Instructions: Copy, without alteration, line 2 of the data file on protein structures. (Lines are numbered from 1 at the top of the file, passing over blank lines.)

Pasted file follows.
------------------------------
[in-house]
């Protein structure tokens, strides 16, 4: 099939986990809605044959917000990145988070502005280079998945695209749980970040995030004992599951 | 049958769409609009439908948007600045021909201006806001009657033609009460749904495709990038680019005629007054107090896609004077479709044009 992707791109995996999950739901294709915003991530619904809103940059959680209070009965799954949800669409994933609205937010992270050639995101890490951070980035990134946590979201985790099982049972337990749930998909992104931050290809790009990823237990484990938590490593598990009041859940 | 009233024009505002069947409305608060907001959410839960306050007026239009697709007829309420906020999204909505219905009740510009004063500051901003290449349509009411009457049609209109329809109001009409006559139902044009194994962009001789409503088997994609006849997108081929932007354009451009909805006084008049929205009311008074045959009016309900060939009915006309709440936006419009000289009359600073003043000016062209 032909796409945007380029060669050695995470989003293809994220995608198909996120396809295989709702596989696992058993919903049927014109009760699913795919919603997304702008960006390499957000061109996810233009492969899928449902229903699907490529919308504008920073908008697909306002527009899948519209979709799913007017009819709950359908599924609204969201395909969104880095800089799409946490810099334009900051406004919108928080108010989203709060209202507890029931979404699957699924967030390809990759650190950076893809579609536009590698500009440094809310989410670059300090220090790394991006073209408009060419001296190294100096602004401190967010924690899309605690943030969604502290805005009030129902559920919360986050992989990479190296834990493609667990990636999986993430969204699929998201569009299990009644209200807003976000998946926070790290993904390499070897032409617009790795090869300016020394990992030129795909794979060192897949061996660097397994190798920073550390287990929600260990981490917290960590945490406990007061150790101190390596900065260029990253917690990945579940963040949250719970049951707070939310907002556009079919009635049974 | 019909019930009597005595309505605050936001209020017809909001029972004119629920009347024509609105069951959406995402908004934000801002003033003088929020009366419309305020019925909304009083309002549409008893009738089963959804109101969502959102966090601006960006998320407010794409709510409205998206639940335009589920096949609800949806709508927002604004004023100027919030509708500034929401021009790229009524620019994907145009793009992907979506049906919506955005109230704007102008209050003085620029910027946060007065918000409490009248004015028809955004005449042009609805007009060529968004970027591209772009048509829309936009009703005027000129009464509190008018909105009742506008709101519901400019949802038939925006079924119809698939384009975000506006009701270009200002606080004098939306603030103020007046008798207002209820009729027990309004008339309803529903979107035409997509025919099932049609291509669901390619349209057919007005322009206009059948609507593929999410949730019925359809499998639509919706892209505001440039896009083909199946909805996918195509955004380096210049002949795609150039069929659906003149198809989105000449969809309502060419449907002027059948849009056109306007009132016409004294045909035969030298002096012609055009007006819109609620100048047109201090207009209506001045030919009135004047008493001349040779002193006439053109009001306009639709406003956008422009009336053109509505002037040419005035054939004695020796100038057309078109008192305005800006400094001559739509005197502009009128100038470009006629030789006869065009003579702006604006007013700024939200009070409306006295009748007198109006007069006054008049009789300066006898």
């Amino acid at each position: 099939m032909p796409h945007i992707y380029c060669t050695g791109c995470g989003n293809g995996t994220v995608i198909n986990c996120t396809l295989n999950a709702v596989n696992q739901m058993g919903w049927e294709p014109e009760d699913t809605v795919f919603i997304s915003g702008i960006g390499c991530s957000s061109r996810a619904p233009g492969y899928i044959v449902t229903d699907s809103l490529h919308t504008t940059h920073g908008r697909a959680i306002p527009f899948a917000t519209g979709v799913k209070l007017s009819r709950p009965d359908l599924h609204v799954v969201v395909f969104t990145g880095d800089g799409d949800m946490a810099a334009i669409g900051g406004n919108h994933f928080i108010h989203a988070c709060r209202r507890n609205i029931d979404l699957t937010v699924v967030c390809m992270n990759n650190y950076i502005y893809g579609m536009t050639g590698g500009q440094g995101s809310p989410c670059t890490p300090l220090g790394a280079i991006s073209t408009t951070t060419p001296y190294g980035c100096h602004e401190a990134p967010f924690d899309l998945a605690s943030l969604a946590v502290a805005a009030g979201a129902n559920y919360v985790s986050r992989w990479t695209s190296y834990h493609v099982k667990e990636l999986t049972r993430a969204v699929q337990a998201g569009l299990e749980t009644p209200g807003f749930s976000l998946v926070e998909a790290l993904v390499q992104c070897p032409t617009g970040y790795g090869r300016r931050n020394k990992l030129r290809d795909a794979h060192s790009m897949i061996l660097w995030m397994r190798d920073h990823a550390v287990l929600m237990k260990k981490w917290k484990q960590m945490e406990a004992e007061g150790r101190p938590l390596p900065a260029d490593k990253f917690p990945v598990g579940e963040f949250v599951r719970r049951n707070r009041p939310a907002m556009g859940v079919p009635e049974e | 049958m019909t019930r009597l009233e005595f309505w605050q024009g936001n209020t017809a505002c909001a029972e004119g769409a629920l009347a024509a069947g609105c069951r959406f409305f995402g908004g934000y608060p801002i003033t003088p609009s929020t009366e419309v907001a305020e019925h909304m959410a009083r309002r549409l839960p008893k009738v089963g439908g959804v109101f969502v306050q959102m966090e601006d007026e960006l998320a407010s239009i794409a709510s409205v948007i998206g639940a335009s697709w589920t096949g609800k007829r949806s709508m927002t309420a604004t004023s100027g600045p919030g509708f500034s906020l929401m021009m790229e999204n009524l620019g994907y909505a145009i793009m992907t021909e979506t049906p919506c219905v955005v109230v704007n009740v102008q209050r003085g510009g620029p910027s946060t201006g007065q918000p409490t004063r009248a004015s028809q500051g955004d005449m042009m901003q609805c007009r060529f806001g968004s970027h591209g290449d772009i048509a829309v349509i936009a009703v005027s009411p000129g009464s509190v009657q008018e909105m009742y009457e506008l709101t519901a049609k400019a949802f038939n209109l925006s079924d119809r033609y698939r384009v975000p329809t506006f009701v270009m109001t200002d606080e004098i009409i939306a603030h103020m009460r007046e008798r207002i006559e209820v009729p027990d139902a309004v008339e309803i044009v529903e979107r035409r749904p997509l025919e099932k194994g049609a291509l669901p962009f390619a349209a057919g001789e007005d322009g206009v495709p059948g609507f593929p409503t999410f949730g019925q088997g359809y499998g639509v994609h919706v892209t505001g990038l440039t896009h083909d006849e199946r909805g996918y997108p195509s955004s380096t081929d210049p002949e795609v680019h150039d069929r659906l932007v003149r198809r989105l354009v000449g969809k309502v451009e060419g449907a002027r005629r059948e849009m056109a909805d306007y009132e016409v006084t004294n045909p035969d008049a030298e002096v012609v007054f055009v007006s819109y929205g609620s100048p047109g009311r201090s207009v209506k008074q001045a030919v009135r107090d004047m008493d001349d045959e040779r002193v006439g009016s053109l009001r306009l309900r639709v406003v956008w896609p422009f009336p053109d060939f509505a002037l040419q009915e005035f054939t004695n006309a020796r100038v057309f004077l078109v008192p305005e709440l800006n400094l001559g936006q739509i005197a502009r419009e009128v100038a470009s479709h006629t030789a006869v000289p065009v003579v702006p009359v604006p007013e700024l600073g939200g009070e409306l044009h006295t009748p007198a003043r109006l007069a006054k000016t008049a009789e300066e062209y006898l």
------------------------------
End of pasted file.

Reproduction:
């Protein structure tokens, strides 16, 4: 099939986990809605044959917000990145988070502005280079998945695209749980970040995030004992599951 | 049958769409609009439908948007600045021909201006806001009657033609009460749904495709990038680019005629007054107090896609004077479709044009 992707791109995996999950739901294709915003991530619904809103940059959680209070009965799954949800669409994933609205937010992270050639995101890490951070980035990134946590979201985790099982049972337990749930998909992104931050290809790009990823237990484990938590490593598990009041859940 | 009233024009505002069947409305608060907001959410839960306050007026239009697709007829309420906020999204909505219905009740510009004063500051901003290449349509009411009457049609209109329809109001009409006559139902044009194994962009001789409503088997994609006849997108081929932007354009451009909805006084008049929205009311008074045959009016309900060939009915006309709440936006419009000289009359600073003043000016062209 032909796409945007380029060669050695995470989003293809994220995608198909996120396809295989709702596989696992058993919903049927014109009760699913795919919603997304702008960006390499957000061109996810233009492969899928449902229903699907490529919308504008920073908008697909306002527009899948519209979709799913007017009819709950359908599924609204969201395909969104880095800089799409946490810099334009900051406004919108928080108010989203709060209202507890029931979404699957699924967030390809990759650190950076893809579609536009590698500009440094809310989410670059300090220090790394991006073209408009060419001296190294100096602004401190967010924690899309605690943030969604502290805005009030129902559920919360986050992989990479190296834990493609667990990636999986993430969204699929998201569009299990009644209200807003976000998946926070790290993904390499070897032409617009790795090869300016020394990992030129795909794979060192897949061996660097397994190798920073550390287990929600260990981490917290960590945490406990007061150790101190390596900065260029990253917690990945579940963040949250719970049951707070939310907002556009079919009635049974 | 019909019930009597005595309505605050936001209020017809909001029972004119629920009347024509609105069951959406995402908004934000801002003033003088929020009366419309305020019925909304009083309002549409008893009738089963959804109101969502959102966090601006960006998320407010794409709510409205998206639940335009589920096949609800949806709508927002604004004023100027919030509708500034929401021009790229009524620019994907145009793009992907979506049906919506955005109230704007102008209050003085620029910027946060007065918000409490009248004015028809955004005449042009609805007009060529968004970027591209772009048509829309936009009703005027000129009464509190008018909105009742506008709101519901400019949802038939925006079924119809698939384009975000506006009701270009200002606080004098939306603030103020007046008798207002209820009729027990309004008339309803529903979107035409997509025919099932049609291509669901390619349209057919007005322009206009059948609507593929999410949730019925359809499998639509919706892209505001440039896009083909199946909805996918195509955004380096210049002949795609150039069929659906003149198809989105000449969809309502060419449907002027059948849009056109306007009132016409004294045909035969030298002096012609055009007006819109609620100048047109201090207009209506001045030919009135004047008493001349040779002193006439053109009001306009639709406003956008422009009336053109509505002037040419005035054939004695020796100038057309078109008192305005800006400094001559739509005197502009009128100038470009006629030789006869065009003579702006604006007013700024939200009070409306006295009748007198109006007069006054008049009789300066006898």